1.15.2008

Music Review: Magnetic Fields' Distortion

by Stephen Tringali

The Magnetic Fields' latest album, Distortion, is an aptly titled one, the most obvious reason for which is that instead of allowing their quirky indie folk/pop to shine through stereo speakers, the band has draped their sound in a thick curtain of feedback.

It’s easy to imagine many of these tunes appearing on previous Magnetic Fields records. The sparkling melodies present themselves on the very surface. But just beneath that sparkling sheen the differentiating factor lies: a rhythm guitar or a bass guitar provides a steady wall of feedback and distortion. And those folk instruments, which were ever so present on 69 Love Songs, are totally absent from this album’s sonic palette. One might even go so far as to say that the band is emulating the Velvet Underground, specifically their song “All Tomorrow’s Parties.”

Though the Magnetic Fields’ attempt to marry melodic touches with amplifier squalor does prove the Velvet Underground’s role as musical muse, Distortion doesn’t exactly succeed in the same way that the Velvet Underground’s music, particularly an album like White Light/White Heat, did. There are one too many instances where the Magnetic Fields’ aesthetic emulation compromise their sonic results. For example, the song “California Girls” takes a Beach Boys’-influenced melody, crushes it through a heavily distorted amp, and illustrates that sound with these lyrics: “They come on like squares / They get off like squirrels / I hate California girls.”

That’s real cute, right? It’s a joke because, well, there’s this terribly sweet music playing, while we sing about how terribly superficial and coked out these California chicks are. Yes, Magnetic Fields, the joke’s pretty clear. Everyone will certainly understand the song’s irony. What makes that gimmick sound so pathetic is how effectively previous bands exploited it. The Jesus and Mary Chain, for instance, used a similar contrast on their 1985 classic, Psychocandy. That the Mary Chain pulls off this marriage, which was at the time an unlikely one, with such a straight face is a testament to their wisdom.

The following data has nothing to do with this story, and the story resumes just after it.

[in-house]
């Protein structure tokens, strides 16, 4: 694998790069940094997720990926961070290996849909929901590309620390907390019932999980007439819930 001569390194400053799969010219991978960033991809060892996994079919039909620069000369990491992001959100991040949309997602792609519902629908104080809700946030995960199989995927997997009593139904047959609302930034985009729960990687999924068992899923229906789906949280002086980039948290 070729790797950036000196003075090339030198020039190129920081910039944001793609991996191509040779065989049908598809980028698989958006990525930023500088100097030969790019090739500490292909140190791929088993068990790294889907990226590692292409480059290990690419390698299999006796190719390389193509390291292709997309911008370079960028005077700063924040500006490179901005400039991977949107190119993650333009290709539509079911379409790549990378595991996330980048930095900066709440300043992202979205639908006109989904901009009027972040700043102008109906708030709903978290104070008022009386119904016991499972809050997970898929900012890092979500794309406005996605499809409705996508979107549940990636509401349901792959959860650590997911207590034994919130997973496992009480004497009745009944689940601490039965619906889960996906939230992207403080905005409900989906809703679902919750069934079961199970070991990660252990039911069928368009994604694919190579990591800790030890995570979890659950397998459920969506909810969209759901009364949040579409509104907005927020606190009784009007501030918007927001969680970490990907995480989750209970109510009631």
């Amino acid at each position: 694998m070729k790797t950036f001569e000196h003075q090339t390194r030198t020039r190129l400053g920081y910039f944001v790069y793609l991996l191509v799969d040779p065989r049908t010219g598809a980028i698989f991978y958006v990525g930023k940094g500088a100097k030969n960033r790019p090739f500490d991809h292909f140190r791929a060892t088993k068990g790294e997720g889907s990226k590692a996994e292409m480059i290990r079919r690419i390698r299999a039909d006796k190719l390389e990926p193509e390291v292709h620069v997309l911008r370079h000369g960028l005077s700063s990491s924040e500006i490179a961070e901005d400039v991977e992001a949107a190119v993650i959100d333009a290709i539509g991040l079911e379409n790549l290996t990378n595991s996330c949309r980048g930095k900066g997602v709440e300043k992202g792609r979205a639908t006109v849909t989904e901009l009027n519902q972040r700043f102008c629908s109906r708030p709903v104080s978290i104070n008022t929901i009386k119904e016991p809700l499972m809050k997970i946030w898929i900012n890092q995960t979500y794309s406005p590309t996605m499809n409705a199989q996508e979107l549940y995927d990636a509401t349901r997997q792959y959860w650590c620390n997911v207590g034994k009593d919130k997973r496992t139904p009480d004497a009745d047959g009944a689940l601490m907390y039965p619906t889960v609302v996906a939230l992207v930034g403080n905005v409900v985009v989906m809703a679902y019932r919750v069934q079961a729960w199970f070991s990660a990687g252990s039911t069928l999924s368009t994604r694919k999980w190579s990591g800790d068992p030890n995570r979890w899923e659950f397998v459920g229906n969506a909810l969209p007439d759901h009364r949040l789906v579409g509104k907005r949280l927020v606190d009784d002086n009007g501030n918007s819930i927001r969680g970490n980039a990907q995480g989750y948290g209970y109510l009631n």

The Magnetic Fields cannot bear to manage such a straight face. Most every lyric on this record must be sung with a sly wink and an often predictably dark twist. It grows old by the time listeners hit the eighth track, “Too Drunk To Dream,” a song on which Magnetic Fields frontman Stephin Merritt chants in his usual, church-choir-inspired delivery: “Sober / Life is a prison / Shit-faced / It is a blessing.”

Despite some of these criticisms, a few tracks succeed, particularly the opening one, entitled “Three-Way.” The band puts their synth-pop confections before their tongue-in-cheek lyrics and is better off for it.

(Promotional photo of Magnetic Fields performing in Atlanta in 2004 by Clay Walker for Nonesuch Records. The band will begin touring this year with a concert in Northampton, MA on Feb. 11.)






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1 comments:

Rick Rockwell said...

Various critics have also noted that Magnetic Fields have borrowed some ideas from the Jesus and Mary Chain in how they satirized the Beach Boys, so most are in agreement about Distortion.

However, the Jesus and Mary Chain are not the first ones to come up with the idea either. Todd Rundgren disassembled the Beach Boys several times in the 1970s both as homage and satire. So perhaps the Jesus and Mary Chain actually lifted from Rundgren. Credit where credit is due....

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